"womb- sophie naufal baker (2007)
'You don't need a label when you have a story.'
Tech and Mental Health
Recommended by Sharmin Ahammad, Founder of Digital Cooldown:
The invisible landscape of mental health.
Perhaps the most agreed upon truth of what allows a human to thrive, is that their environment must facilitate them to grow.
Human potential is unlocked through an absence of restriction, through an ability to experience physical and psychological space. Like anything that lives, there is always an endless interaction with the environment and with this, an inevitable powerlessness that exists in having no control over the forces that surround us. The tools we need to thrive are given to us, as dependant children and unfortunately, we are not always provided with these tools at the times when we most need them. These are not physical tools, they are metaphysical human resources that cannot be seen.
These are the human commodities. The invisible components of mental health. It is these commodities that are able to dissolve emotional pain and with that, the suffering in ourselves and others.
Emotional pain is a signal, an indicator and a message. We do not feel safe, and we definitely do not feel comfortable. From the moment we first open our eyes, this pain is within us. Our ability to soothe the pain is in the hands and minds of those around us. Dependent on those around us recognising our pain, validating our reality and soothing our emotional and psychological state. Without this, we continue to suffer unbearably.
Nobody is immune to this suffering, everybody has felt this pain. Everybody on instagram, everybody on facebook… everybody in the world. Our ability to overcome these mental states as young people and as adults will always rely on our ability to access and experience these human resources at work.
Perception relies on sensitivity… and to be able to be sensitive with ourselves we need space for reflection. Those spaces are slowly closing in these lives we live as the desperation for something we can’t reach becomes our preoccupation. So we entertain ourselves, we distract and we come up with excuses, forgetting the break will never come unless we create it. What people need when they are suffering is a way to see themselves through something else. To see a different reflection of our reality and believe it.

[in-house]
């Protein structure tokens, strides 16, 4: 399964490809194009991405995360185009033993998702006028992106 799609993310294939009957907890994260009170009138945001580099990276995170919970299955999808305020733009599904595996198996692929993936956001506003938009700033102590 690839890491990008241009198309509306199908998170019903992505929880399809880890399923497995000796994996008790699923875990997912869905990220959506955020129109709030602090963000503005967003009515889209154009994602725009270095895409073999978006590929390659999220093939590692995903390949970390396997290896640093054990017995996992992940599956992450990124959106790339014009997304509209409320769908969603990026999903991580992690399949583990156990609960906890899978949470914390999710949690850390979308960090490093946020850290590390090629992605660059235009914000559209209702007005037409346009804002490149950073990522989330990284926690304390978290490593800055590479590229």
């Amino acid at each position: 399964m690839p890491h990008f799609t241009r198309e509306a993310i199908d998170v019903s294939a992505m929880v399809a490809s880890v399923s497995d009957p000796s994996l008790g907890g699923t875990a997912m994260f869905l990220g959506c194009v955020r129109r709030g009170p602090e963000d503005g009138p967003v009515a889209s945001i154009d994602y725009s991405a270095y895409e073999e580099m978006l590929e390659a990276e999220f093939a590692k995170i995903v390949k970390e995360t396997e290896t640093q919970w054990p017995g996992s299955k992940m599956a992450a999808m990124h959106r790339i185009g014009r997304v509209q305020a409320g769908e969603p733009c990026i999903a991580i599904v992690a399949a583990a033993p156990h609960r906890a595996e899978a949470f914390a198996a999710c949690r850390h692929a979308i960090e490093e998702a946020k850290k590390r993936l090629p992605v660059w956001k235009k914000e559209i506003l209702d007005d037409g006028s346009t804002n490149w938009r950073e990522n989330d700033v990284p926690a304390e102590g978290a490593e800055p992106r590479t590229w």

If we are alone, the only reality that we know is our own but as soon as there is another reality in the room, change becomes possible. The tools of the other can be given to us, handed over in a quiet exchange, Our pain being seen by another, to be heard and felt, holds the power to dissolve the walls that imprison it within us. Our reality expands beyond our own, and with this the boundaries of what we believe and feel to be possible. With this release, comes the calm and the nourishment, as space opens for new ways of perceiving our world and navigating our psychological room. We feel a greater sense of choice, an opportunity with this new freedom to be removed from suffering.
With each day, we wrestle with our unique mental container and interact with others who are doing the same. Life is an endless exchange of human commodities and our sense of wellbeing relies on those who can provide us with space, who have enough of their own to sacrifice to enable our growth. The less space those we surround ourselves with have, the less growth is possible for everyone.
This is why ‘mental health’ can never be reduced to an individual’s reality, but depends on the health of a human network , to regulate itself and repair those parts that need attention, that need dedicated space to heal. Human suffering and human healing are both created and transformed through interaction. With each interaction we are presented with an opportunity to restrict our space or to expand it. With the direction dependant on each persons access and use of these resources that cannot be seen.
Bea Herbert, Founder of States of Mind.
Tech and Mental Health Workshop
States of Mind x Digital Cooldown